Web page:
You may have heard about CPSC's baby sling warning in 2010. Rumors and misinformation surrounded that warning, and some parents believed that all baby slings were recalled. That's not the case, though, and it's possible to use a baby sling or other baby carrier safely. You just need to follow a few baby carrier safety tips, and be aware of the potential risks.
Bag-Style Baby CarriersThe bag-style baby carrier was at the heart of the sling warning from CPSC.
These carriers have a fabric pouch for baby, usually with elasticized top rails, and a top shoulder strap that is often adjustable. The shape of these baby carriers makes it easy for a baby's face to be pressed against the inside of the sling, which makes it hard to breathe. The shape of the bottom of the carrier also can force baby into a C position with chin to chest, which also makes it hard to breathe. The tall sides of the carrier reduce fresh air flow, and, on many bag-style carriers, the top strap doesn't adjust enough to bring baby up high enough. Steer clear of this baby carrier style.
Baby Carrier Safety StandardsAt this time, there are no mandatory federal safety standards for slings and baby carriers. Those standards are coming soon, as part of a sweeping federal change in the consumer product safety laws. Several baby products, such as cribs, bath seats and play yards, have already received new standards as part of the changes. Until the new baby carrier safety standards are put into place, though, it's up to you to check and double check your baby carrier for safety.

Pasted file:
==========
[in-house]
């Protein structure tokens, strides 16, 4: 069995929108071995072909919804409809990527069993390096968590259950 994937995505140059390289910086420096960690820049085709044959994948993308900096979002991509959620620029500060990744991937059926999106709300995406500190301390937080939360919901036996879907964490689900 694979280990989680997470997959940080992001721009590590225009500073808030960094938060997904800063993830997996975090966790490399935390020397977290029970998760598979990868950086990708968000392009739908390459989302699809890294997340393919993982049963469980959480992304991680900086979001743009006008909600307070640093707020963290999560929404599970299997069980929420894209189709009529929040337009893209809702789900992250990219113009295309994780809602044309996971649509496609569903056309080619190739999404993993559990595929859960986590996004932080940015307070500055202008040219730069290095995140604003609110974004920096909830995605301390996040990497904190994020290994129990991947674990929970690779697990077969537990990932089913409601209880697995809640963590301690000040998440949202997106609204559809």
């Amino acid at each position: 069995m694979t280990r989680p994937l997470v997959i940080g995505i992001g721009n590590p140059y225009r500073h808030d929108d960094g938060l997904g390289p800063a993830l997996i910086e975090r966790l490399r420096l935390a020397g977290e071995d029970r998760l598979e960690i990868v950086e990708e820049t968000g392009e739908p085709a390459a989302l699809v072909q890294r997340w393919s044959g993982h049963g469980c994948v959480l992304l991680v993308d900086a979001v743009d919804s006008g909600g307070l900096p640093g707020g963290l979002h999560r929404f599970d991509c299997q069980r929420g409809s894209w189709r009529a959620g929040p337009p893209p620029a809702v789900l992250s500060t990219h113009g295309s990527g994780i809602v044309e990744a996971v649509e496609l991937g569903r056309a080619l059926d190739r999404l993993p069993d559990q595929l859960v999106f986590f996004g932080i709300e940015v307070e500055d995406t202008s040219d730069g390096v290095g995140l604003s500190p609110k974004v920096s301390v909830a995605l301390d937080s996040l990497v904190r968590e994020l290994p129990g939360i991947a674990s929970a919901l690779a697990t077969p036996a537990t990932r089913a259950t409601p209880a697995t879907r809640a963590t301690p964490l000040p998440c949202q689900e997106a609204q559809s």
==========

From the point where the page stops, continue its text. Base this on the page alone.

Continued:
Fasteners & SeamsAny manufacturer can have a recall, whether they're big or small.
One baby carrier company had to recall a soft structured carrier because of buckles that could un-latch during use. Another sling manufacturer once used metal rings that were too thin and not sturdy enough to bear baby's weight, and had to issue a recall for that problem. Problems with the design or parts of the baby carrier cause the most problems for baby-wearing parents.
When you purchase a baby carrier, whether from a well-known company or a craft mom in your town, check the buckles, rings, seams and other attachments. Can you pull on them without causing damage? Do the seams look like they will tear out before the baby gets to the maximum weight limit? If it's a ring sling, check for sturdy one-piece rings versus rings that have a seam in them.
The check-over shouldn't stop there, though. Every time you use your baby carrier, give it a quick check to make sure something hasn't worn out or become damaged. Tears in the fabric, seams that are starting to unravel, or buckles that are cracked may not hold your baby safely.